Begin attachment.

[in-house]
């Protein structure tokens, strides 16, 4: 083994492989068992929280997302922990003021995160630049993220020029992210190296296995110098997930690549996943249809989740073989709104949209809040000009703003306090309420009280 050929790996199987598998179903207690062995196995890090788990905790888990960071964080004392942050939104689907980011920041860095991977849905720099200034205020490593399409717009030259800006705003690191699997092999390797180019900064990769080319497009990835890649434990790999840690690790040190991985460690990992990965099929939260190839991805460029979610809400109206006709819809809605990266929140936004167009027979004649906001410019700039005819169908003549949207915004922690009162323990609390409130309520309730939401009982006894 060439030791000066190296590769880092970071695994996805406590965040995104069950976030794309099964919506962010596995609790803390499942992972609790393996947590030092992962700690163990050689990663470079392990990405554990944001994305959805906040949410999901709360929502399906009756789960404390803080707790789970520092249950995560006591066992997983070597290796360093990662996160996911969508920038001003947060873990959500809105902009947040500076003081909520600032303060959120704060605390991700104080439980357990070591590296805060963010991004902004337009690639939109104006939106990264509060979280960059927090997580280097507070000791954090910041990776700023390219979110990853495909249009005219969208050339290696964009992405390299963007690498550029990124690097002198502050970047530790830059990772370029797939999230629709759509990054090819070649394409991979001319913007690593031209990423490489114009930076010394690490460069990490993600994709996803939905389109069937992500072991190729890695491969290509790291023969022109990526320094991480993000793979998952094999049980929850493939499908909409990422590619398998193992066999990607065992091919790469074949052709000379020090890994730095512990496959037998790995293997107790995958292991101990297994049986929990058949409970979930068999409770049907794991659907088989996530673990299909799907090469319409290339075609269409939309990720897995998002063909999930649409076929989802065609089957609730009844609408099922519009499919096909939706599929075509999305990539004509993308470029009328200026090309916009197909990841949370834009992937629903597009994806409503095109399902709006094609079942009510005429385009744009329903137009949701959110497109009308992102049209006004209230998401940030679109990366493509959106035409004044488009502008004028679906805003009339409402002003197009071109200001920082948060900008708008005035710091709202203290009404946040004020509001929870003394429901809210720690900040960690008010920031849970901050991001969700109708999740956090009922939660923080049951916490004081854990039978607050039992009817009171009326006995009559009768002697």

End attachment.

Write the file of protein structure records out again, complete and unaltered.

[in-house]
């Protein structure tokens, strides 16, 4: 083994492989068992929280997302922990003021995160630049993220020029992210190296296995110098997930690549996943249809989740073989709104949209809040000009703003306090309420009280 050929790996199987598998179903207690062995196995890090788990905790888990960071964080004392942050939104689907980011920041860095991977849905720099200034205020490593399409717009030259800006705003690191699997092999390797180019900064990769080319497009990835890649434990790999840690690790040190991985460690990992990965099929939260190839991805460029979610809400109206006709819809809605990266929140936004167009027979004649906001410019700039005819169908003549949207915004922690009162323990609390409130309520309730939401009982006894 060439030791000066190296590769880092970071695994996805406590965040995104069950976030794309099964919506962010596995609790803390499942992972609790393996947590030092992962700690163990050689990663470079392990990405554990944001994305959805906040949410999901709360929502399906009756789960404390803080707790789970520092249950995560006591066992997983070597290796360093990662996160996911969508920038001003947060873990959500809105902009947040500076003081909520600032303060959120704060605390991700104080439980357990070591590296805060963010991004902004337009690639939109104006939106990264509060979280960059927090997580280097507070000791954090910041990776700023390219979110990853495909249009005219969208050339290696964009992405390299963007690498550029990124690097002198502050970047530790830059990772370029797939999230629709759509990054090819070649394409991979001319913007690593031209990423490489114009930076010394690490460069990490993600994709996803939905389109069937992500072991190729890695491969290509790291023969022109990526320094991480993000793979998952094999049980929850493939499908909409990422590619398998193992066999990607065992091919790469074949052709000379020090890994730095512990496959037998790995293997107790995958292991101990297994049986929990058949409970979930068999409770049907794991659907088989996530673990299909799907090469319409290339075609269409939309990720897995998002063909999930649409076929989802065609089957609730009844609408099922519009499919096909939706599929075509999305990539004509993308470029009328200026090309916009197909990841949370834009992937629903597009994806409503095109399902709006094609079942009510005429385009744009329903137009949701959110497109009308992102049209006004209230998401940030679109990366493509959106035409004044488009502008004028679906805003009339409402002003197009071109200001920082948060900008708008005035710091709202203290009404946040004020509001929870003394429901809210720690900040960690008010920031849970901050991001969700109708999740956090009922939660923080049951916490004081854990039978607050039992009817009171009326006995009559009768002697």